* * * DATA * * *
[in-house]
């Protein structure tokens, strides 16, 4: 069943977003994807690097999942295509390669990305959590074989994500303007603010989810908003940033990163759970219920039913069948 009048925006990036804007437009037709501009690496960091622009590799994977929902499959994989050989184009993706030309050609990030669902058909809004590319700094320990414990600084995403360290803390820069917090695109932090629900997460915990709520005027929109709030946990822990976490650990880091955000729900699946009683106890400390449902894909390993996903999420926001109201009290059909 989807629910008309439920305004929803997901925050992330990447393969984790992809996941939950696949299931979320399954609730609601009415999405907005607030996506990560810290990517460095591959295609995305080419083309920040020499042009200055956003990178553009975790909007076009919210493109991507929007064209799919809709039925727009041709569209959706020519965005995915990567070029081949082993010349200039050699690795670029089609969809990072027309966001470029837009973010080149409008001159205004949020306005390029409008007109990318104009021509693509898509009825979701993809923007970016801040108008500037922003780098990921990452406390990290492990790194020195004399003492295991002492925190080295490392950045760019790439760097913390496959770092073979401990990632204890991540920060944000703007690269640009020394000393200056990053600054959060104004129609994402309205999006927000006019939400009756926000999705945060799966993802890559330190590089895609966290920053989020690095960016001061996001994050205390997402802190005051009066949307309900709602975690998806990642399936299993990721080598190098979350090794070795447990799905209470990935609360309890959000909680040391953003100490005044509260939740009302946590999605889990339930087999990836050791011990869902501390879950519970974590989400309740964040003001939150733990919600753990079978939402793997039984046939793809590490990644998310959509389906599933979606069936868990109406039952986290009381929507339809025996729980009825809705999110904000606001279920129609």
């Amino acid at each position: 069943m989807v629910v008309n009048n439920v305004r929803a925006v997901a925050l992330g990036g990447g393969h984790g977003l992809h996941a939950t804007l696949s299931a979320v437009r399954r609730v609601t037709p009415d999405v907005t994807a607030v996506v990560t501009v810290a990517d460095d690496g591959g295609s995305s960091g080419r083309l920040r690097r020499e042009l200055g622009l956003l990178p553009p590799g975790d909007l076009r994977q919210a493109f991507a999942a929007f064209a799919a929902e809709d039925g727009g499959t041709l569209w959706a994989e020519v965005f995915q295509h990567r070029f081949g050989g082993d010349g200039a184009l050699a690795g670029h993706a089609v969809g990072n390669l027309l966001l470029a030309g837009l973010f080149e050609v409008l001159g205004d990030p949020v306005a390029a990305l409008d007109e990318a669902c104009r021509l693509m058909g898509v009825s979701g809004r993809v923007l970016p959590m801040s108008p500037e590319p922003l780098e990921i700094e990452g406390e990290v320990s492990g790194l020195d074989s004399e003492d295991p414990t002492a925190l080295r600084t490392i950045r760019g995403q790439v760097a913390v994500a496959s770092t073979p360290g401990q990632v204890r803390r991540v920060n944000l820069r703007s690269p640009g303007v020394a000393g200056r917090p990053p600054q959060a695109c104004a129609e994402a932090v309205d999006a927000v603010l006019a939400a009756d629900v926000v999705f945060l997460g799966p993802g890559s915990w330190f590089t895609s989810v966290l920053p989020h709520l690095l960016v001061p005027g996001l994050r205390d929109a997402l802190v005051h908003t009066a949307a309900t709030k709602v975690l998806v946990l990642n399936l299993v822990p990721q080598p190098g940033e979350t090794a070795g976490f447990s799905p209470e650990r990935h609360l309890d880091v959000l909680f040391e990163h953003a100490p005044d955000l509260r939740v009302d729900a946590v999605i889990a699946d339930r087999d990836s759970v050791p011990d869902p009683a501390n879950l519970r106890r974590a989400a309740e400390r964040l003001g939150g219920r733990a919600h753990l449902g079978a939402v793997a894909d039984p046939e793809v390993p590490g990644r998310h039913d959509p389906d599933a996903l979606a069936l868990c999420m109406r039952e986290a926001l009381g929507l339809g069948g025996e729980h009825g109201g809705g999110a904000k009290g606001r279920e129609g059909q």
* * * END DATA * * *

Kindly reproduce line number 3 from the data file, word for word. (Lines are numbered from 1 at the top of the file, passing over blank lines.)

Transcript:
């Amino acid at each position: 069943m989807v629910v008309n009048n439920v305004r929803a925006v997901a925050l992330g990036g990447g393969h984790g977003l992809h996941a939950t804007l696949s299931a979320v437009r399954r609730v609601t037709p009415d999405v907005t994807a607030v996506v990560t501009v810290a990517d460095d690496g591959g295609s995305s960091g080419r083309l920040r690097r020499e042009l200055g622009l956003l990178p553009p590799g975790d909007l076009r994977q919210a493109f991507a999942a929007f064209a799919a929902e809709d039925g727009g499959t041709l569209w959706a994989e020519v965005f995915q295509h990567r070029f081949g050989g082993d010349g200039a184009l050699a690795g670029h993706a089609v969809g990072n390669l027309l966001l470029a030309g837009l973010f080149e050609v409008l001159g205004d990030p949020v306005a390029a990305l409008d007109e990318a669902c104009r021509l693509m058909g898509v009825s979701g809004r993809v923007l970016p959590m801040s108008p500037e590319p922003l780098e990921i700094e990452g406390e990290v320990s492990g790194l020195d074989s004399e003492d295991p414990t002492a925190l080295r600084t490392i950045r760019g995403q790439v760097a913390v994500a496959s770092t073979p360290g401990q990632v204890r803390r991540v920060n944000l820069r703007s690269p640009g303007v020394a000393g200056r917090p990053p600054q959060a695109c104004a129609e994402a932090v309205d999006a927000v603010l006019a939400a009756d629900v926000v999705f945060l997460g799966p993802g890559s915990w330190f590089t895609s989810v966290l920053p989020h709520l690095l960016v001061p005027g996001l994050r205390d929109a997402l802190v005051h908003t009066a949307a309900t709030k709602v975690l998806v946990l990642n399936l299993v822990p990721q080598p190098g940033e979350t090794a070795g976490f447990s799905p209470e650990r990935h609360l309890d880091v959000l909680f040391e990163h953003a100490p005044d955000l509260r939740v009302d729900a946590v999605i889990a699946d339930r087999d990836s759970v050791p011990d869902p009683a501390n879950l519970r106890r974590a989400a309740e400390r964040l003001g939150g219920r733990a919600h753990l449902g079978a939402v793997a894909d039984p046939e793809v390993p590490g990644r998310h039913d959509p389906d599933a996903l979606a069936l868990c999420m109406r039952e986290a926001l009381g929507l339809g069948g025996e729980h009825g109201g809705g999110a904000k009290g606001r279920e129609g059909q």